Skip to Content

Indoor Cycling: Benefits and Disadvantages of Spinning

Indoor cycling is a great cardiovascular exercise. It’s also a great way to burn calories and lose weight. Indoor cycling is a perfect alternative to outdoor cycling during the winter months and on rainy days. You can cycle in the comfort of your own home or take an instructor led class in a gym. Of course, there are some disadvantages to consider. It’s repetitive, exercise bikes are expensive, and it’s not a whole body workout. In this guide, I’ll outline the benefits and drawbacks of indoor cycling. I’ll cover health benefits, safety, convenience, cost, and more. I’ll also outline the different types of indoor bicycles available. Finally, I’ll share some tips to help you get started.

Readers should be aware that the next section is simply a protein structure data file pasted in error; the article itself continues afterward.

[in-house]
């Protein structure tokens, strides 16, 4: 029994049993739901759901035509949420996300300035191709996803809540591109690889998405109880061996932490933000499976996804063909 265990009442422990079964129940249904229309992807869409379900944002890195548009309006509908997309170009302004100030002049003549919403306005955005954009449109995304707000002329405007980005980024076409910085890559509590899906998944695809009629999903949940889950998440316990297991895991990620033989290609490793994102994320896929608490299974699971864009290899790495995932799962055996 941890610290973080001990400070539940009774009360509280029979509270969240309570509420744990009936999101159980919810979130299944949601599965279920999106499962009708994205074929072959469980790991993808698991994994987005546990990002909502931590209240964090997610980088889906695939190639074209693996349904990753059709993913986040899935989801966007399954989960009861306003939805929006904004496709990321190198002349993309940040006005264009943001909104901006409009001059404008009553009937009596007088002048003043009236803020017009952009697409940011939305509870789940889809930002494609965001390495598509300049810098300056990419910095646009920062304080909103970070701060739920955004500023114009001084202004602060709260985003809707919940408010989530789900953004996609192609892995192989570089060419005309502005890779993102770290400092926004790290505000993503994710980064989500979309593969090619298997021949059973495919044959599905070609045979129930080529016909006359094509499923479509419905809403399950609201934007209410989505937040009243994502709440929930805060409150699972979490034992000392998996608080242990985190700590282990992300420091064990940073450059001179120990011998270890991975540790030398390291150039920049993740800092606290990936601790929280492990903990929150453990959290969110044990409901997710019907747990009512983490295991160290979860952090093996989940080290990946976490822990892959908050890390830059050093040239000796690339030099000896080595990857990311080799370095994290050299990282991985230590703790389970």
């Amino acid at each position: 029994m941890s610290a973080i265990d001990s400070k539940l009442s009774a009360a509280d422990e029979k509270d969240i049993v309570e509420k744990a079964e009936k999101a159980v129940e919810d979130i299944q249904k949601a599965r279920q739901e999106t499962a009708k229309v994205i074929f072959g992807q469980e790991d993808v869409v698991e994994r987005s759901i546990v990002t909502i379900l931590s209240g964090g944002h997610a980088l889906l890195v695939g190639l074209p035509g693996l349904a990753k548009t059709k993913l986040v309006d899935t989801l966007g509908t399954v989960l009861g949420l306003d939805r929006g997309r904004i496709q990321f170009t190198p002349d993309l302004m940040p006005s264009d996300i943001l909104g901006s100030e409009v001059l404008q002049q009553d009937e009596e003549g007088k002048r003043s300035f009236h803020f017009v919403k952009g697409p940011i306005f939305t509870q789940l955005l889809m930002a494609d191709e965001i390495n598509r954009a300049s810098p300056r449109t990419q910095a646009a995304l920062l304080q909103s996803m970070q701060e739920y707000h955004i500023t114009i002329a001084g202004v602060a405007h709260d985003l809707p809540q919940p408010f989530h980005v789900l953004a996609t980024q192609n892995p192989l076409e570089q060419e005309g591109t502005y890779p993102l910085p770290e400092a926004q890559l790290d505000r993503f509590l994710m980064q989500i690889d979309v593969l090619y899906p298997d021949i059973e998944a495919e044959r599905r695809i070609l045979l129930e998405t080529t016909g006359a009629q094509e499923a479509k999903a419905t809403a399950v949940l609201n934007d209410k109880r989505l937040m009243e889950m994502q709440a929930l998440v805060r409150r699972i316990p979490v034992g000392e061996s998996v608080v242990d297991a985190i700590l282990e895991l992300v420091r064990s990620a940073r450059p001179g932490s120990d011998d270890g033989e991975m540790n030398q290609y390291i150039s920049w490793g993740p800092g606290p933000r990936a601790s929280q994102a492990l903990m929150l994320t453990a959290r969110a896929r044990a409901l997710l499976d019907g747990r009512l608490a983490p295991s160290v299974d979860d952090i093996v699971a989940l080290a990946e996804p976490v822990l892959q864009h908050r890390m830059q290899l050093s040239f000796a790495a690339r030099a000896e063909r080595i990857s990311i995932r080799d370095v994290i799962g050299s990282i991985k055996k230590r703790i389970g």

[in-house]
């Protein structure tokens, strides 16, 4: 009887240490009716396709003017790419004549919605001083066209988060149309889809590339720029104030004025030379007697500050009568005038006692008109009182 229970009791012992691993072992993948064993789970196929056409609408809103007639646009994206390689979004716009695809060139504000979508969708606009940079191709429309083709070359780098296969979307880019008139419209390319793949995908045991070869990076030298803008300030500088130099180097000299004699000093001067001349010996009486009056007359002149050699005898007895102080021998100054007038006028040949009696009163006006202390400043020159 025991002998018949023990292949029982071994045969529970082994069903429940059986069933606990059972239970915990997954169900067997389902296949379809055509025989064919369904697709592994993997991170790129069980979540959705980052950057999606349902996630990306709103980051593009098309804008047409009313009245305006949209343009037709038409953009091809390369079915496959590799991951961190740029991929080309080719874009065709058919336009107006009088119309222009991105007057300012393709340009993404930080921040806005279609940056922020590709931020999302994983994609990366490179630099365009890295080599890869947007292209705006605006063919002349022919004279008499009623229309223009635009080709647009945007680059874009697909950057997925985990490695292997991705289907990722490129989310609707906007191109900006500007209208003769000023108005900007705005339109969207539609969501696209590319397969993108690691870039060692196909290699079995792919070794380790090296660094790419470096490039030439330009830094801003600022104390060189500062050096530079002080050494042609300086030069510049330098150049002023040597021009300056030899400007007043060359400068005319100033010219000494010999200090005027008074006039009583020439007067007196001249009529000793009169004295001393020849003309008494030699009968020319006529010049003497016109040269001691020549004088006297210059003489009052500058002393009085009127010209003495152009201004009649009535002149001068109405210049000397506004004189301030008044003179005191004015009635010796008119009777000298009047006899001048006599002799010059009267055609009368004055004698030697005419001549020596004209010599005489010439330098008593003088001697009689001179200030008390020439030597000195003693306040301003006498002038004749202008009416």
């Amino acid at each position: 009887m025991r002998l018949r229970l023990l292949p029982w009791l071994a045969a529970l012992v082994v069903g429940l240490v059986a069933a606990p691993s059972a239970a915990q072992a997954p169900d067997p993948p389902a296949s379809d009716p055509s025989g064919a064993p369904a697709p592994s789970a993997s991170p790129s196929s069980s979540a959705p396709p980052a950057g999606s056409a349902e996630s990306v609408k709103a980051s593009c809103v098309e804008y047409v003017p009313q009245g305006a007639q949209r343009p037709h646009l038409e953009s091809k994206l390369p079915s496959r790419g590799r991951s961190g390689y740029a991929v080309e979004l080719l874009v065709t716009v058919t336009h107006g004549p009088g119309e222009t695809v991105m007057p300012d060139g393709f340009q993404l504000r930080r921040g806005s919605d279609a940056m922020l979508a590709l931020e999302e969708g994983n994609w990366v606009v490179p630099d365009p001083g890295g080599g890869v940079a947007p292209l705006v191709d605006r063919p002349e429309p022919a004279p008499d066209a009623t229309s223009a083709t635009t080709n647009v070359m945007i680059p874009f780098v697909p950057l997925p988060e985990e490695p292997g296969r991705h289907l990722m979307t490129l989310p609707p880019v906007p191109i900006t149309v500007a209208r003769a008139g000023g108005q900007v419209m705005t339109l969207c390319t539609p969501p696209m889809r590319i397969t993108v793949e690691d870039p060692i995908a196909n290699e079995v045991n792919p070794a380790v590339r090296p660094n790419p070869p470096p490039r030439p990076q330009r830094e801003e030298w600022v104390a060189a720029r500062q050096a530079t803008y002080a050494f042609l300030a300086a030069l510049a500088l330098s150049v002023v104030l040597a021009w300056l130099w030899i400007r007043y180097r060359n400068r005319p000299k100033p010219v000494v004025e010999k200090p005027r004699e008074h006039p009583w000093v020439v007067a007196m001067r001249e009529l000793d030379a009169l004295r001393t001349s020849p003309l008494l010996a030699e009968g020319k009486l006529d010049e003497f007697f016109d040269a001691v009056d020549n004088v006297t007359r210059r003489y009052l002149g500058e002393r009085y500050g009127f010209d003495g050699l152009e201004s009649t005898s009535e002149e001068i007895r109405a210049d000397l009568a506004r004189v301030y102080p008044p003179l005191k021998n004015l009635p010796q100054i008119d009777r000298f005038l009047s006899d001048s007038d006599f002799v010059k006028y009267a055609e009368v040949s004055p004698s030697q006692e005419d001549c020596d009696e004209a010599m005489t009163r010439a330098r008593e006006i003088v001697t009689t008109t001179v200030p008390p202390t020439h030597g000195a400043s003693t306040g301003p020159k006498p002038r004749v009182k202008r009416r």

An animation of a man riding an indoor bike
Disclaimer: This post may contain affiliate links. Please see my disclosure policy for details.

Pros of Indoor Cycling

  • It’s easy on the joints
  • Good exercise for weight loss
  • It’s good for cardiovascular fitness
  • It’s safer than outdoor cycling (no traffic)
  • Great exercise for days with bad weather
  • It’s a high intensity exercise
  • Great for mental health
  • Good for interval training
  • Good for strength training the lower body
  • It’s a private workout
  • You can do it at home
  • Indoor bikes are low maintenance
  • It can be fun and social if you take a spin class

Cons of Indoor Cycling

  • An indoor bike takes up a lot of space in your home
  • Can be hard on the lower back
  • You don’t get to enjoy nature or fresh air
  • It’s repetitive and boring
  • Indoor bikes can be expensive
  • It’s not a full body workout

What is Indoor Cycling?